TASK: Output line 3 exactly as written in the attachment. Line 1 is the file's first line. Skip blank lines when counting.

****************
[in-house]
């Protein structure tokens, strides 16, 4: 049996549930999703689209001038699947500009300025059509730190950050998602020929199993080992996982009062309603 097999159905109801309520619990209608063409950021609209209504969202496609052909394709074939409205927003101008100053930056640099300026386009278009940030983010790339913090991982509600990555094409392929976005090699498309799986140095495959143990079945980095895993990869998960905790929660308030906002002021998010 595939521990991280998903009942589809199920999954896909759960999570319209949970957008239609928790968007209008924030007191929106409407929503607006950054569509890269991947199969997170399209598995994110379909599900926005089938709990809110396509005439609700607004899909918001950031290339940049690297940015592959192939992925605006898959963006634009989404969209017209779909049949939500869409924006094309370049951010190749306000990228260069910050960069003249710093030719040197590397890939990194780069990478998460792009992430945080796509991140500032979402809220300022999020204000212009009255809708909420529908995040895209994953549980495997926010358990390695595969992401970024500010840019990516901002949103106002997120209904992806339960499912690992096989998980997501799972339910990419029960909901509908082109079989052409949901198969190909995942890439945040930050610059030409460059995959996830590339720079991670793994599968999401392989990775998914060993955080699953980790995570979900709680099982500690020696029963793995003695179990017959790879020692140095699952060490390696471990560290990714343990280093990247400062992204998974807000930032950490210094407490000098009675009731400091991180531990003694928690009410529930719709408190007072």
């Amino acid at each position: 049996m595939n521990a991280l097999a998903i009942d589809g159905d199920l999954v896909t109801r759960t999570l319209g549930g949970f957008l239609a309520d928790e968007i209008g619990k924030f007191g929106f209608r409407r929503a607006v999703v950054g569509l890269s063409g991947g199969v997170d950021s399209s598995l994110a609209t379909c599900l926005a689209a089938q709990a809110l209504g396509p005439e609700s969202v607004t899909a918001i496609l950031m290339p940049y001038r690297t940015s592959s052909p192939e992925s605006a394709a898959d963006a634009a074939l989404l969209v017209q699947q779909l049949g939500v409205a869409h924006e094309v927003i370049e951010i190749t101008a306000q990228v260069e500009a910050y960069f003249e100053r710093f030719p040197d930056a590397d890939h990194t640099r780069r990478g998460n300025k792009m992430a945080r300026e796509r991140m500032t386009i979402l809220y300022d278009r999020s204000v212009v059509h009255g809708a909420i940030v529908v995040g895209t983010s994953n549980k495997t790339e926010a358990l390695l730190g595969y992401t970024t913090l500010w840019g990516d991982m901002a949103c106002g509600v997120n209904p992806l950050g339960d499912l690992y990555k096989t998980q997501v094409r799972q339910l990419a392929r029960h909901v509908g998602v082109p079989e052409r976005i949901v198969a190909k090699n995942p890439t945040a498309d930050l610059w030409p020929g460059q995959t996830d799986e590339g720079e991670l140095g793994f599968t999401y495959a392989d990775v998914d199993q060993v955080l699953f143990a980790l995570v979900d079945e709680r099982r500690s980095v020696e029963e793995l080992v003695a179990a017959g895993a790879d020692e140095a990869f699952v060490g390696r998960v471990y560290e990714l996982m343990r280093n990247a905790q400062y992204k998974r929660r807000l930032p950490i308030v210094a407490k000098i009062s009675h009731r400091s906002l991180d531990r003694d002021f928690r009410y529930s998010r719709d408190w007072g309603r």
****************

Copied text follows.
């Amino acid at each position: 049996m595939n521990a991280l097999a998903i009942d589809g159905d199920l999954v896909t109801r759960t999570l319209g549930g949970f957008l239609a309520d928790e968007i209008g619990k924030f007191g929106f209608r409407r929503a607006v999703v950054g569509l890269s063409g991947g199969v997170d950021s399209s598995l994110a609209t379909c599900l926005a689209a089938q709990a809110l209504g396509p005439e609700s969202v607004t899909a918001i496609l950031m290339p940049y001038r690297t940015s592959s052909p192939e992925s605006a394709a898959d963006a634009a074939l989404l969209v017209q699947q779909l049949g939500v409205a869409h924006e094309v927003i370049e951010i190749t101008a306000q990228v260069e500009a910050y960069f003249e100053r710093f030719p040197d930056a590397d890939h990194t640099r780069r990478g998460n300025k792009m992430a945080r300026e796509r991140m500032t386009i979402l809220y300022d278009r999020s204000v212009v059509h009255g809708a909420i940030v529908v995040g895209t983010s994953n549980k495997t790339e926010a358990l390695l730190g595969y992401t970024t913090l500010w840019g990516d991982m901002a949103c106002g509600v997120n209904p992806l950050g339960d499912l690992y990555k096989t998980q997501v094409r799972q339910l990419a392929r029960h909901v509908g998602v082109p079989e052409r976005i949901v198969a190909k090699n995942p890439t945040a498309d930050l610059w030409p020929g460059q995959t996830d799986e590339g720079e991670l140095g793994f599968t999401y495959a392989d990775v998914d199993q060993v955080l699953f143990a980790l995570v979900d079945e709680r099982r500690s980095v020696e029963e793995l080992v003695a179990a017959g895993a790879d020692e140095a990869f699952v060490g390696r998960v471990y560290e990714l996982m343990r280093n990247a905790q400062y992204k998974r929660r807000l930032p950490i308030v210094a407490k000098i009062s009675h009731r400091s906002l991180d531990r003694d002021f928690r009410y529930s998010r719709d408190w007072g309603r």